The Society for Social Work and Research

2014 Annual Conference

January 15-19, 2014 I Grand Hyatt San Antonio I San Antonio, TX

Factors Affecting Depression Among Caregivers of Older Korean Americans With Dementia Symptoms: The Moderating Effects of Coping Resources

Saturday, January 18, 2014: 5:00 PM
Marriott Riverwalk, Alamo Ballroom Salon B, 2nd Floor Elevator Level BR (San Antonio, TX)
* noted as presenting author
Banghwa L. Casado, PhD, MSW, Associate Professor, University of Maryland at Baltimore, Baltimore, MD
Kyeongmo Kim, MSW, PhD Student, University of Maryland at Baltimore, Baltimore, MD
Background & Purpose: Asian older adults are the second fastest-growing older minority groups in the United States, projected to increase from 1 million in 2010 to 7.5 million by 2050. As Asian Americans have a longer life expectancy than any other racial groups, the needs of care for older Asian Americans affected by dementia are growing. Research has consistently shown elevated rates of depressive symptoms among dementia caregivers. Yet, few studies have examined the depression in dementia caregivers of older Asian Americans. Addressing this gap, this study examined factors affecting depressive symptoms among dementia caregivers of older Korean Americans (KAs). 

Methods: The data were drawn from a cross-sectional survey of KA caregivers who were identified as caregivers of an elderly KA with dementia symptoms (N = 122). Using a stress-appraisal model, we first examined the effects of background characteristics (caregiver gender, relationship to care recipient, and English proficiency), primary stressors (ADL and IADL caregiving hours), secondary stressors (financial hardship, family conflict), and caregiving appraisal (burden) on caregivers’ depression. In the second model, we added coping resources (health status of caregiver, dyadic relationship quality, family support network, and symptom management and service use self-efficacy) to examine the effects of these coping resources on depression. In the final model, we added interaction terms between burden and three coping resources shown direct effects on depression in the second model (health status, relationship quality, and symptom management self-efficacy) to examine moderating effects of these three resource factors.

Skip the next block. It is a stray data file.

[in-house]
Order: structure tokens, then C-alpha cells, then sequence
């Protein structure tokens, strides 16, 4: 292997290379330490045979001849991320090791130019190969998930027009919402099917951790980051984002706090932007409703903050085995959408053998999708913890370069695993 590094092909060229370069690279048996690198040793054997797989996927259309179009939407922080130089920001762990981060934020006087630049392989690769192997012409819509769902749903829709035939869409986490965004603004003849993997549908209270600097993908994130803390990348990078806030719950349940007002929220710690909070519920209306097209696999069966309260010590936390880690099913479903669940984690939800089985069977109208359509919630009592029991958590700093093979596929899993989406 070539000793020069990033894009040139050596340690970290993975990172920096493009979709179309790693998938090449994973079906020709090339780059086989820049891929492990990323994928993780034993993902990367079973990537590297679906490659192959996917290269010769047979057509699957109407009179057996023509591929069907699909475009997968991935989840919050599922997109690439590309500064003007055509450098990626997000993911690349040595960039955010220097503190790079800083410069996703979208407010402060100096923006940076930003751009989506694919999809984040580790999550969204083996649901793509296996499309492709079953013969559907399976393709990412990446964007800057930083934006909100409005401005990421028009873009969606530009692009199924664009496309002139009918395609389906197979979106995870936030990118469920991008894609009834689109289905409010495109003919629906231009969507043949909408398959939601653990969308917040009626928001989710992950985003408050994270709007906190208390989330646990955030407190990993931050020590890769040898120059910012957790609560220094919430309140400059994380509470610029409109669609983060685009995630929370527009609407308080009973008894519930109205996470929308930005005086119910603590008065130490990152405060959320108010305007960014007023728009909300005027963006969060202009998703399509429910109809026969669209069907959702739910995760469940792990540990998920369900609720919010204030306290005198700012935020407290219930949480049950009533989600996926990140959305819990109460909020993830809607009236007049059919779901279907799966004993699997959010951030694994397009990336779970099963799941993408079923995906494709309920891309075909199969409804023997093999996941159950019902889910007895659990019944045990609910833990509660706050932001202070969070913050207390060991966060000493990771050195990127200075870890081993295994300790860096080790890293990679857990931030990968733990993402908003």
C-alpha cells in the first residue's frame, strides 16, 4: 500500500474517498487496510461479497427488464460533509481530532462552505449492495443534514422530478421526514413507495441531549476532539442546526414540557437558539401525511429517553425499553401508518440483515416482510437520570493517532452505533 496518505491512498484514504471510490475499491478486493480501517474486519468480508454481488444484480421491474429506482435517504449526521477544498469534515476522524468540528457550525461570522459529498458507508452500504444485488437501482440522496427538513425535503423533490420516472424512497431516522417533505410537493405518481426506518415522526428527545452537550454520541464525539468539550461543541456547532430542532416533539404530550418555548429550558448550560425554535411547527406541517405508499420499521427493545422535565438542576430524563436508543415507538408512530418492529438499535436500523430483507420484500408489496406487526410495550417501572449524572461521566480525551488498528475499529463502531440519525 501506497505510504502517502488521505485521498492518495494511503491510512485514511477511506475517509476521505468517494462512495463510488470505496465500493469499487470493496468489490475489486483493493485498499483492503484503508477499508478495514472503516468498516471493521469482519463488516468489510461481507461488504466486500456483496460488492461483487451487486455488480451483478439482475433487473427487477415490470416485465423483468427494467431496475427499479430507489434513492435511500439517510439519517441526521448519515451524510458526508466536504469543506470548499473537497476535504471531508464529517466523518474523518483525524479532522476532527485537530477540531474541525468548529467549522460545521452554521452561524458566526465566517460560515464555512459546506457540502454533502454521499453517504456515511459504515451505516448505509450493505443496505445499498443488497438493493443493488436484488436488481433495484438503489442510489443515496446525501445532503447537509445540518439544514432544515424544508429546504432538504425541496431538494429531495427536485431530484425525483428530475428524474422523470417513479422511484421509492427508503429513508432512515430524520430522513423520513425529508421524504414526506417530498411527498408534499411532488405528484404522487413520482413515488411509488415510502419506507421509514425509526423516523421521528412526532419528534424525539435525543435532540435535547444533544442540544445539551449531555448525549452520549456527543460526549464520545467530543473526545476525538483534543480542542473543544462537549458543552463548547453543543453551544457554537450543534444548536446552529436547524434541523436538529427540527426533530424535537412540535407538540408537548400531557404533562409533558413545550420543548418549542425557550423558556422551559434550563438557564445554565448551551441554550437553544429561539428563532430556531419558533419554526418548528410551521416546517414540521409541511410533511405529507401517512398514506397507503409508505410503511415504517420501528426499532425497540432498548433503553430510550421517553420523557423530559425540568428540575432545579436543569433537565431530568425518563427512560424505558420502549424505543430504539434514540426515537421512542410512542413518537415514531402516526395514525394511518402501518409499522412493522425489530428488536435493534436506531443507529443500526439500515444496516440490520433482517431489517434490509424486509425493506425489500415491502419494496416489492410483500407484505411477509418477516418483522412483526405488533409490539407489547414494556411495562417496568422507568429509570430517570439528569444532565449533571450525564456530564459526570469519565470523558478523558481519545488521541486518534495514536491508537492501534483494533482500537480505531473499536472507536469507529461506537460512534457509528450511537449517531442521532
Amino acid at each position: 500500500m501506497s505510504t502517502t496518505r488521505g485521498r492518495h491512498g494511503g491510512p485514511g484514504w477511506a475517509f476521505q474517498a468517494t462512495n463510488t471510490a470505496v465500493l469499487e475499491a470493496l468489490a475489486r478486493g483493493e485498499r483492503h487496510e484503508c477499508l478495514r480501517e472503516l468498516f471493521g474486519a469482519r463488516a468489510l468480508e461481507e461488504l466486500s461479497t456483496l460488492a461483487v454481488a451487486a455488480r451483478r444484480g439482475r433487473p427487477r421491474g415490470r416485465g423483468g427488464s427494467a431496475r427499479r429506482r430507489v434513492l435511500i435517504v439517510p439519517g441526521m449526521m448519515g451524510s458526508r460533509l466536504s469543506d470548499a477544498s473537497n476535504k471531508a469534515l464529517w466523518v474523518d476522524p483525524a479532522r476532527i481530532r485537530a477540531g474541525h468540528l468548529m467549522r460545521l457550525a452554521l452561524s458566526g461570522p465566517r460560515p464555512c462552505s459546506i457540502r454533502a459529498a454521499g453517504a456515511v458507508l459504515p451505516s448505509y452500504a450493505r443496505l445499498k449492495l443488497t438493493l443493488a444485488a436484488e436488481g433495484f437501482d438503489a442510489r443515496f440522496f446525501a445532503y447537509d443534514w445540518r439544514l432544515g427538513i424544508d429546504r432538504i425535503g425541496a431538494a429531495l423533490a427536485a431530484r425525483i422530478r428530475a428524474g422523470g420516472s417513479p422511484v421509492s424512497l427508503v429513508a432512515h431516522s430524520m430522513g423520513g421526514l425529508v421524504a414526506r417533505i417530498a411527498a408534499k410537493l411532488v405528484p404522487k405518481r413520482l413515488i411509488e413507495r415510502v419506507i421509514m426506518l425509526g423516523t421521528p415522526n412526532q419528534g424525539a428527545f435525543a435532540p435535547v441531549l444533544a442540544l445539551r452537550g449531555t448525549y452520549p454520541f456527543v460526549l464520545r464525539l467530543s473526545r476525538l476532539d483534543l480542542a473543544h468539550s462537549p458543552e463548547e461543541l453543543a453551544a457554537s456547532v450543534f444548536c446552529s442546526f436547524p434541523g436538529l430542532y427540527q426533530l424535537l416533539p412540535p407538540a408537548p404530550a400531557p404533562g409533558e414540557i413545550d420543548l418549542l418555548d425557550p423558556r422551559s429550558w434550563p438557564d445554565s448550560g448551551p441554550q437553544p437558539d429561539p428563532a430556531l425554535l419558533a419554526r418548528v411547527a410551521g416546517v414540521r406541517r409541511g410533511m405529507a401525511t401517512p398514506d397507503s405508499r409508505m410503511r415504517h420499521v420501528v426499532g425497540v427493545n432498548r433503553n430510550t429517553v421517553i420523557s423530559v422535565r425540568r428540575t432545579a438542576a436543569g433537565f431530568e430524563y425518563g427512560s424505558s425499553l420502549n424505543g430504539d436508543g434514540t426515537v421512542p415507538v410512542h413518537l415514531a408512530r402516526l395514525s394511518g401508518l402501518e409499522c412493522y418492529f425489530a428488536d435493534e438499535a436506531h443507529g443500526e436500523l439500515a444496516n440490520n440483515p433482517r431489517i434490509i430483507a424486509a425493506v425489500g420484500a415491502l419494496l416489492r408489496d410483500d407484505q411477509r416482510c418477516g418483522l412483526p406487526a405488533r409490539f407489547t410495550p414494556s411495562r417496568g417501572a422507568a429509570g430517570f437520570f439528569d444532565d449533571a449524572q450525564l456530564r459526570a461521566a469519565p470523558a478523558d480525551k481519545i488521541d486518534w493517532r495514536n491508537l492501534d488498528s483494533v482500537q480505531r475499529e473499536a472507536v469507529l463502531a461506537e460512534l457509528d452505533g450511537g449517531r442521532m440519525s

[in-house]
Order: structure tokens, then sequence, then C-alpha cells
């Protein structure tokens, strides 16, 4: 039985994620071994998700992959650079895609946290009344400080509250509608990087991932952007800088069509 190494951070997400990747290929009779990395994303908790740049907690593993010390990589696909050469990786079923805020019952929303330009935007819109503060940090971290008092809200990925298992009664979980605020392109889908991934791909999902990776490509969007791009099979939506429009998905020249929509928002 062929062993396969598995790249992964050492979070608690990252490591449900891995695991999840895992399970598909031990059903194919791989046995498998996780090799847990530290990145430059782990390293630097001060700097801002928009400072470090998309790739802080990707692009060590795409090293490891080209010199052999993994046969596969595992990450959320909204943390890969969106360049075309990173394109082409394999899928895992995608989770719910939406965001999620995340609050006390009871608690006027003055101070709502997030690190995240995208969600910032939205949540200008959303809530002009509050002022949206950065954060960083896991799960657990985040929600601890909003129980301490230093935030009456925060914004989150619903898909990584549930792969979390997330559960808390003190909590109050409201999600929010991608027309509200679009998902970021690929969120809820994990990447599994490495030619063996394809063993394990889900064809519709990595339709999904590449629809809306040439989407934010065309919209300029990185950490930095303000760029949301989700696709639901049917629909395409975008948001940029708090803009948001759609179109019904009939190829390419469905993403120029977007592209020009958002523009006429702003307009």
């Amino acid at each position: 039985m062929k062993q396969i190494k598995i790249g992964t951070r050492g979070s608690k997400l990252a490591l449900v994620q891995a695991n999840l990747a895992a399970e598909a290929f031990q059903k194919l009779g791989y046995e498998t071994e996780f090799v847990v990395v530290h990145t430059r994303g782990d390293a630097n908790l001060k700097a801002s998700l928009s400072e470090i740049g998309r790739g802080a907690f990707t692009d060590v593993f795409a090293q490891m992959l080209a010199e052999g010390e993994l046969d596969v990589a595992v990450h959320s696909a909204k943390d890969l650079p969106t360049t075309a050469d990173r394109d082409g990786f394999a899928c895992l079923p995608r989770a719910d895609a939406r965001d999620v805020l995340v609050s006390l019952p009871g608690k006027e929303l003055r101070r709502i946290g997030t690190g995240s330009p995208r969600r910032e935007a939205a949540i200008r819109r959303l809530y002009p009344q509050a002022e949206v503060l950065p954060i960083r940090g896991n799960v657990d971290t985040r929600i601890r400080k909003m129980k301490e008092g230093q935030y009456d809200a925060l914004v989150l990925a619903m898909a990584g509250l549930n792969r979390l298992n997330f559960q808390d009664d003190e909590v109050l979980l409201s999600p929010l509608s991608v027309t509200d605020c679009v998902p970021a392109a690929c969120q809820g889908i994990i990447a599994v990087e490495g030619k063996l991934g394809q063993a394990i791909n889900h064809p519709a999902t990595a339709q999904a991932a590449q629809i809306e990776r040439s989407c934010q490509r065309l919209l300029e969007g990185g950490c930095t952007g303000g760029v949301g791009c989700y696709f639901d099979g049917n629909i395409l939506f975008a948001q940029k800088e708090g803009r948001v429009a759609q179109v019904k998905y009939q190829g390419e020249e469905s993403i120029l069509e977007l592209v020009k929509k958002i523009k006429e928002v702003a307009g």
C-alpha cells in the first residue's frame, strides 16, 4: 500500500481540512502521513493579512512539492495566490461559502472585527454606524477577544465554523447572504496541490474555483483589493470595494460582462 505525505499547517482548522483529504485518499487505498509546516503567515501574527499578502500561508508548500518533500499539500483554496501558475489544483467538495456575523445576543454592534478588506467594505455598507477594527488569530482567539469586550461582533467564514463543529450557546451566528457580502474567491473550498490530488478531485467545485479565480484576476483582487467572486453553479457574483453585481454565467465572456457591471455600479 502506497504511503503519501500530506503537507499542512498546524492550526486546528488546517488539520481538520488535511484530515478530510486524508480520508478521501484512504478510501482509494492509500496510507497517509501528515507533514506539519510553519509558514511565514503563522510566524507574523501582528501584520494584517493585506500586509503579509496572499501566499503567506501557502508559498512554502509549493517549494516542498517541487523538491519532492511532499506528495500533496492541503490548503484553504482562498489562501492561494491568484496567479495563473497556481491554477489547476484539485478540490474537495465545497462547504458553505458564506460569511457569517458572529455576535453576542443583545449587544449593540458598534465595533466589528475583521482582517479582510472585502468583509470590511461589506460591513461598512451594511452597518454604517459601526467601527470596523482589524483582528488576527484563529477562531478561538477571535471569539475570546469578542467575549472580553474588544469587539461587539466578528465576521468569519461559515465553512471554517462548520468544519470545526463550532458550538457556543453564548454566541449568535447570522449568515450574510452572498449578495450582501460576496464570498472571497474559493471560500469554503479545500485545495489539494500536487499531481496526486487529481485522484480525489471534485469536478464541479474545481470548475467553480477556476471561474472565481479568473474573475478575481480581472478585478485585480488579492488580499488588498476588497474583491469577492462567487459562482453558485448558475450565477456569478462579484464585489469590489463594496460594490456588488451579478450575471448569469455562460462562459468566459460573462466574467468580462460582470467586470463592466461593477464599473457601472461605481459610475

Results: The majority of caregivers were female (82%) with a mean age of 59.1 (SD = 12.0). About half of them were adult children and one-third spouses. Fifty-nine percent of the caregivers displayed depressive symptomatology as measured by the CES-D (cut-off score 16). In the first model, there was a direct effect of caregiver burden on depression (B=.309, p=.002). The second model showed direct effects of three coping resources: health status (B=.187, p=.026), relationship quality (B=-.189, p=.032), and symptom management self-efficacy (B=-.203, p=.045). In the third model, a significant interaction effect was detected between caregiver burden and relationship quality, indicating the quality of relationship moderated the effect of burden on caregivers’ depression: among caregivers with lower levels of dyadic relationship quality, higher levels of burden were associated with higher levels of depressive symptoms, but among caregivers with greater level of dyadic relationship quality, this relationship was attenuated.

Conclusions & Implications: The results suggest that quality of dyadic relationship, and caregivers’ health status and self-efficacy in managing symptoms function as protective coping resources against depression among KA dementia caregivers.  The moderating effect of relationship quality indicates that satisfactory relationship quality may also protect against the adverse effect of caregiver burden on their depressive symptoms. Depression interventions for KA dementia caregivers may benefit from including specific components designed to improve dyadic relationship quality. Such interventions may be more effective if they also include specific approaches aiming to address health needs of caregivers and increase caregivers’ self-efficacy to manage symptoms.